The mighty, mighty Monongahela.

I’ve been staring at it since I moved to Morgantown four years ago. I’ve run alongside it on the Mon River Trail North and biked alongside it on the Mon River Trail South. I’ve had beer overlooking it at Wings Ole and pizza overlooking it at Mountain State (likely washed down with more beer). I’ve visited Pittsburgh several times, and always enjoy a walk at the great confluence, watching the Monongahela and the Allegheny join together to form the Ohio.

I’ve driven over the Mon countless times, but until recently, I’d never been on it.  I had the opportunity to join the Morgantown Area Paddlers and West Virginia Highlands Conservancy on a joint paddling trip. I was lucky enough to be in the same canoe as my friend LeJay Graffious, there as a representative of the West Virginia Highlands Conservancy. The group–around 20 boats strong–started at the new Van Voorhis Landing launch and paddled north.

As we traveled north, LeJay pointed out great blue herons, kingfisher, wood ducks, and green heron. I learned the difference between a dragonfly and a damselfly. We saw a tugboat pushing coal upriver, a few fishermen, but mostly just enjoyed the easy water and the company of fellow paddlers. Together, we all marveled at the comparison of looking north and south from the southern end of Fort Martin Power Station. South towards Morgantown was a great wild section of the Mon with an impressive band of wetland vegetation on the west side of the river; North towards Point Marion was a hulking power plant, belching gallons of smoke and steam into the otherwise clear sky.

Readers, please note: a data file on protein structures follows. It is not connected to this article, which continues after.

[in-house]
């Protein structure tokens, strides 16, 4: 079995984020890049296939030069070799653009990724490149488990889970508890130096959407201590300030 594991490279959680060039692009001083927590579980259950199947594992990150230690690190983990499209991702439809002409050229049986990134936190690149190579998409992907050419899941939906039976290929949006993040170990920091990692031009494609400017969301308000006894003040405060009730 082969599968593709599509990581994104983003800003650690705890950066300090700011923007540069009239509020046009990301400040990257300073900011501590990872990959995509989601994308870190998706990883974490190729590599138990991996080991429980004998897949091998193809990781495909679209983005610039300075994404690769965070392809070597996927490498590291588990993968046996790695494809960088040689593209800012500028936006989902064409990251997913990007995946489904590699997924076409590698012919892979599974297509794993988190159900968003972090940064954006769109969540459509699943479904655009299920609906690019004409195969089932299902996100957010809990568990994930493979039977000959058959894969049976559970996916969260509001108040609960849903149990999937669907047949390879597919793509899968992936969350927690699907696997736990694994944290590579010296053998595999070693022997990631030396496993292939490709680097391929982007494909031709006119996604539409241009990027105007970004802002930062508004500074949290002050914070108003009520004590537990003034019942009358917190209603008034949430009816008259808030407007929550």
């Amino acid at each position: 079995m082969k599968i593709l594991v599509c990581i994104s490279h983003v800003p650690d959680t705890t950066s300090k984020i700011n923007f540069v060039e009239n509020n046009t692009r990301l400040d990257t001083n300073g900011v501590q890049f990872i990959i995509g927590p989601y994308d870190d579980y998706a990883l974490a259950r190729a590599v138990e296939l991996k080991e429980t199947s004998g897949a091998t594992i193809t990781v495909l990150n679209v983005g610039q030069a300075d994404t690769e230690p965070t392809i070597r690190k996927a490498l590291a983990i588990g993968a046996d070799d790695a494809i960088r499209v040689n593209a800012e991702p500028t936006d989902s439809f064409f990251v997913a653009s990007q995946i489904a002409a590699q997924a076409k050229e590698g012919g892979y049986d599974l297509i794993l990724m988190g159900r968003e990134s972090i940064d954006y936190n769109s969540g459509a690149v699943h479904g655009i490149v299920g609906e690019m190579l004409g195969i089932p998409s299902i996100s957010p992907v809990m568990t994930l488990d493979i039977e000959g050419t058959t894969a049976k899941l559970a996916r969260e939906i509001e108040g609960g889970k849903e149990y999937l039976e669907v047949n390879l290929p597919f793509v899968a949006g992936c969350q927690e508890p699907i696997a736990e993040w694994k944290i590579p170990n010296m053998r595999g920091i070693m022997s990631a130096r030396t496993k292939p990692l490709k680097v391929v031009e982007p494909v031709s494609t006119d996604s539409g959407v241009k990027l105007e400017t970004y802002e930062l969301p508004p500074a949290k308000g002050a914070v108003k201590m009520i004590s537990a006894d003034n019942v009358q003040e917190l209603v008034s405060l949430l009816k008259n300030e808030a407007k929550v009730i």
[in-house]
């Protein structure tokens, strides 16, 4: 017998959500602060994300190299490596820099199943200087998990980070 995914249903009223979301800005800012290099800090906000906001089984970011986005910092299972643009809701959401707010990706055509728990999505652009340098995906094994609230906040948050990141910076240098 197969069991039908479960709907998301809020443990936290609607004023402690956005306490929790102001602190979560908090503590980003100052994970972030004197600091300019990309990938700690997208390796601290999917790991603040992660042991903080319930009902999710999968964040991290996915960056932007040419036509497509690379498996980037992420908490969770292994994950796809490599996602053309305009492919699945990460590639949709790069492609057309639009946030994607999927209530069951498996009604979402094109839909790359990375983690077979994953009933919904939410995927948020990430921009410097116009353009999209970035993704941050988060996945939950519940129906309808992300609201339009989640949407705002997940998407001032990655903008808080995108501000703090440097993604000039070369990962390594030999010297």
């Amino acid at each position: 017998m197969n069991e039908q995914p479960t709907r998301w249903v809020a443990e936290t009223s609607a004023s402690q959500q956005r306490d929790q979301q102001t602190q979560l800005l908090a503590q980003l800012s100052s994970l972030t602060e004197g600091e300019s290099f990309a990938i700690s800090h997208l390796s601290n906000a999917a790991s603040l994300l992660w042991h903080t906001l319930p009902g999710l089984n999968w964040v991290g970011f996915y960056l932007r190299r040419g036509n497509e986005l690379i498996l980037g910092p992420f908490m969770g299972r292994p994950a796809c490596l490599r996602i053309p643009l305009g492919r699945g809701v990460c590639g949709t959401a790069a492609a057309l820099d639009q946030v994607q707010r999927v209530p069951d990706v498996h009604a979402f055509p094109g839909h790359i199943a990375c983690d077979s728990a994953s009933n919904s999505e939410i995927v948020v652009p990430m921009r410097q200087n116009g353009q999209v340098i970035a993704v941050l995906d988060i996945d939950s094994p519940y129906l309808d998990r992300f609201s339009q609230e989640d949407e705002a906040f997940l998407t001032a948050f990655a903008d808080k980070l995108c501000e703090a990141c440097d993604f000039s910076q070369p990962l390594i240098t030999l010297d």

The group made it to Crooked Run, with one member spotting an otter and another finding a black snake camouflaging itself in the branches of a tree, just a foot or so off the surface of the water. While resting our arms in Crooked Run, I learned that all bits of the Cattail plant are edible (if you catch them at the right part of the season and know how to prepare them) and saw a molting red-tailed hawk circling above.


Our paddle back to the launch was straight into a strong headwind, and it was good, hard work. On the way, LeJay and I spotted a grey squirrel swimming across the river. If that little squirrel could paddle its way across the river, with all that wind, surely we could make it back to the launch (and we did)!

On the short drive home, with the White Stripes’s Tiny Acorns rolling around in my head, I reflected on my first venture on the Mon. She proved herself just as mighty as I assumed: mighty full of creatures and plants to learn and mighty sure to leave my arms sore tomorrow.

Eliza Newland is from the Appalchian foothills of Georgia and works at the Watts Museum in Morgantown.


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